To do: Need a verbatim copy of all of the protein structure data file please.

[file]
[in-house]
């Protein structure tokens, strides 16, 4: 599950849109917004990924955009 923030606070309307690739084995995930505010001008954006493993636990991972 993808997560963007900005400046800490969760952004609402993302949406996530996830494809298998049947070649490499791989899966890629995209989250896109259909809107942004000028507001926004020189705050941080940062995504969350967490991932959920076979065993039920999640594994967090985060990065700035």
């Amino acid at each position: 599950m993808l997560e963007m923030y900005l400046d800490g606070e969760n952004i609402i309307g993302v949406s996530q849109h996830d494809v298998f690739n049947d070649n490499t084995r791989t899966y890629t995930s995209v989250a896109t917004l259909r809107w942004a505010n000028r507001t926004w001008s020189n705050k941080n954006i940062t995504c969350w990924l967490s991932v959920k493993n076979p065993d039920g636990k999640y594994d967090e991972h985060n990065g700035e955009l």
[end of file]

[in-house]
């Protein structure tokens, strides 16, 4: 599950849109917004990924955009 923030606070309307690739084995995930505010001008954006493993636990991972 993808997560963007900005400046800490969760952004609402993302949406996530996830494809298998049947070649490499791989899966890629995209989250896109259909809107942004000028507001926004020189705050941080940062995504969350967490991932959920076979065993039920999640594994967090985060990065700035």
């Amino acid at each position: 599950m993808l997560e963007m923030y900005l400046d800490g606070e969760n952004i609402i309307g993302v949406s996530q849109h996830d494809v298998f690739n049947d070649n490499t084995r791989t899966y890629t995930s995209v989250a896109t917004l259909r809107w942004a505010n000028r507001t926004w001008s020189n705050k941080n954006i940062t995504c969350w990924l967490s991932v959920k493993n076979p065993d039920g636990k999640y594994d967090e991972h985060n990065g700035e955009l």